It's a she. I'm guessing 45-ish. And she's had the same tone for the four years or so that I've known her. But as I said, she's one of several. Violists and cellists, too.
Old 28th November 2018
  #11
Some highly-skilled string players are simply not used to playing chamber music. In a large hall, the nearest listeners are far away, and the annoying high frequencies go right over their heads. So what you and your microphone hear as "screech", the player may simply consider necessary "projection". Remember that what a violinist hears is radically different from what the audience hears. All violins sound screechy under the ear.

Sometimes it's possible to tactfully invite the player into the control room for playback and explain that "recording is different" and they might want to adjust their tone a bit.

Personally, I can't abide an "accurate" recording of a mandolin. I have a set of cheap Audio Technica ATM33R SDC's that I keep around in case I'm forced to close mic one. They probably have 12 mil thick diaphragm sputtering; they dull things down just enough to be tolerable, but not so much that the player complains.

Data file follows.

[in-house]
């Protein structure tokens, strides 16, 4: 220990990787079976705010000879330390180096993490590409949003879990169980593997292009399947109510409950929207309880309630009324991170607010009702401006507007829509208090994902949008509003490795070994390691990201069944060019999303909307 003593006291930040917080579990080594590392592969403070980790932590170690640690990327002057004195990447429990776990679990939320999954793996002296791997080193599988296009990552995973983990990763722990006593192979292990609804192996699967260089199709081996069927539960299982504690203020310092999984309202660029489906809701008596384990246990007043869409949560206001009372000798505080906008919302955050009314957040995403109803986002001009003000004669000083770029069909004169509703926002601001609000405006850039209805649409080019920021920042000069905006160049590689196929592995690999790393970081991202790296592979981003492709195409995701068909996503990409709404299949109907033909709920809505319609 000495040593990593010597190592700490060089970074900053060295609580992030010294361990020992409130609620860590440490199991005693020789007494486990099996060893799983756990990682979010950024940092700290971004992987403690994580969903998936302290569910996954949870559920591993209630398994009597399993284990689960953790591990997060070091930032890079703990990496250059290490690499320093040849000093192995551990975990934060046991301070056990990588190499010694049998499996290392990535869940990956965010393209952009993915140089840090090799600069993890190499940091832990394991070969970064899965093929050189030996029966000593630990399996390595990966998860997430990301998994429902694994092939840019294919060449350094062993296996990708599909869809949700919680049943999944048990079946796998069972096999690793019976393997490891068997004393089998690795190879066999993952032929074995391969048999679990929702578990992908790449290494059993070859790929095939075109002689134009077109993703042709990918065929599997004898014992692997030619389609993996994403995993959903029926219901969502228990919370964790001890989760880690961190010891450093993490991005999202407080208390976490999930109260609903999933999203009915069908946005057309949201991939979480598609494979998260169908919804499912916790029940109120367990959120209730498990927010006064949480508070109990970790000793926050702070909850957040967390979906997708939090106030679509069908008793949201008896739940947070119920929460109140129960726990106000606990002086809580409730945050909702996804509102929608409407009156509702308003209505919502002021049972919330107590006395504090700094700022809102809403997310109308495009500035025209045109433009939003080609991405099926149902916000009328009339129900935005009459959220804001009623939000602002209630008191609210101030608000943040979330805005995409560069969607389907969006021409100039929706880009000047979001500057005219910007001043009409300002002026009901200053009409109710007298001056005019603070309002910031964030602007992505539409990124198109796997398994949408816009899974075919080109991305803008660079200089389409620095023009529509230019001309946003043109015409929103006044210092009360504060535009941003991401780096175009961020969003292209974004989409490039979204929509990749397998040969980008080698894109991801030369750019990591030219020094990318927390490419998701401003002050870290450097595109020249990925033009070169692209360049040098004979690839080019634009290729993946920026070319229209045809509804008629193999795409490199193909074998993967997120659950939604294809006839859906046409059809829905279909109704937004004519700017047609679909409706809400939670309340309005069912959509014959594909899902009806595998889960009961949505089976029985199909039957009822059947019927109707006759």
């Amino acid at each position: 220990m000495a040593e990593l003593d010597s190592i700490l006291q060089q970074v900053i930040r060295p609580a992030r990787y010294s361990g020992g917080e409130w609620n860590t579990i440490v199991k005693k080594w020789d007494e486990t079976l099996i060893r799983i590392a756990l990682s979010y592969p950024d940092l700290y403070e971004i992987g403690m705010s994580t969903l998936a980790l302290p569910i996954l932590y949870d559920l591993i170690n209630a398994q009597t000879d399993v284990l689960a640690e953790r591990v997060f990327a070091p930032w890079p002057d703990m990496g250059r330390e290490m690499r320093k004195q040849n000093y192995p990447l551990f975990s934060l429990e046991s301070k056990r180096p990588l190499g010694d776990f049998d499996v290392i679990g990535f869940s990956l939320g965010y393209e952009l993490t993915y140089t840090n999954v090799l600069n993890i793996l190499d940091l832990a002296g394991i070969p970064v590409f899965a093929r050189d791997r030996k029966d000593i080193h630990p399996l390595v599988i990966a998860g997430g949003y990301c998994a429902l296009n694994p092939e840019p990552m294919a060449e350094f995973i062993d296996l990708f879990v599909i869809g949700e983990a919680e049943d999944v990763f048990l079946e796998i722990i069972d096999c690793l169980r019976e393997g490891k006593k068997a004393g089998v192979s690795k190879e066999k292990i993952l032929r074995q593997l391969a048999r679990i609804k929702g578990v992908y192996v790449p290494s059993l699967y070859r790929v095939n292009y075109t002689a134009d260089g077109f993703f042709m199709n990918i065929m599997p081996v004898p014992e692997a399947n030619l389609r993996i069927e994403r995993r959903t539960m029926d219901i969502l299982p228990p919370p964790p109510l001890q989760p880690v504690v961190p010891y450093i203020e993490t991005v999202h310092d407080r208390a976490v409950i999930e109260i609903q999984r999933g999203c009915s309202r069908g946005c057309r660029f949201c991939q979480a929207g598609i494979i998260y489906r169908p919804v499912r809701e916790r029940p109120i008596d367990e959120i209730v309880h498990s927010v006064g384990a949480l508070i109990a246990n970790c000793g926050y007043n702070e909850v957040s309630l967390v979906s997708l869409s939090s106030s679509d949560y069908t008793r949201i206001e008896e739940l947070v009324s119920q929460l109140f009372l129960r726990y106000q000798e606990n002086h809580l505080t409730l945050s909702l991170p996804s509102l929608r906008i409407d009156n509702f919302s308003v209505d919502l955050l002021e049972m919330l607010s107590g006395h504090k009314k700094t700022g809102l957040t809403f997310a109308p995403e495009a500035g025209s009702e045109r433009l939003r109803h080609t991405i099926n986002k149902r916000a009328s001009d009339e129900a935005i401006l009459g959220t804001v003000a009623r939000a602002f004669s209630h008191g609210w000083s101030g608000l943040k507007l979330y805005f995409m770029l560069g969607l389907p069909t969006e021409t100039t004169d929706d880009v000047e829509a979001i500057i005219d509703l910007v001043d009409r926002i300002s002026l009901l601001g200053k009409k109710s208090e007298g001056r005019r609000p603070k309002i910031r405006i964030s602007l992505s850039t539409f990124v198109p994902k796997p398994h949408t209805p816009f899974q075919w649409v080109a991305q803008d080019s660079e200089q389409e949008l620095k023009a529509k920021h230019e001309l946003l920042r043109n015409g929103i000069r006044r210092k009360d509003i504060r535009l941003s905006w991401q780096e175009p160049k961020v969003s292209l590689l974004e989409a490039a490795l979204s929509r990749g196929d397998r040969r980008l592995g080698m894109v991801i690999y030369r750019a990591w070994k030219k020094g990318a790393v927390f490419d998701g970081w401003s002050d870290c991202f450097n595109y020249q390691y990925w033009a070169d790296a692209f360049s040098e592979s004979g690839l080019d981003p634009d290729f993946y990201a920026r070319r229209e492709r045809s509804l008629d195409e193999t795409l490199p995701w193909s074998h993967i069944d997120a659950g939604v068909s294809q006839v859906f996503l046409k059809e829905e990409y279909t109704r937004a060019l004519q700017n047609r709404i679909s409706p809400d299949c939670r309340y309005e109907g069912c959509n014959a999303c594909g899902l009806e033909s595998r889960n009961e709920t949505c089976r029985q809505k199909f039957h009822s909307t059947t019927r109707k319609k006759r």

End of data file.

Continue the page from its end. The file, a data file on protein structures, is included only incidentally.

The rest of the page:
Old 28th November 2018
  #12
I am not an expert, but I notice if I'm recording close to the violin source, there is a lot more scratchiness than I would hear ten rows back. I have two pairs of SDC mics I generally use, and one of them picks up the scratchiness much more readily than the other. I have a string player in my immediate family, and there are a lot of variables that produce that sharper scratchier sound up close, but not so much a bit further back -- which strings are being used, what hair was used on the bow, the rosin, and most of all, the instrument itself. These variables are more rounded out in a hall, but in a small room, you're always up close.

I invariably use the mics that pick up more of the scratchiness, and I make a cut to the frequencies around 6K hz until the two sets of mics are not sounding so different. I would never tell the players to attempt to modify their playing to suit the recording.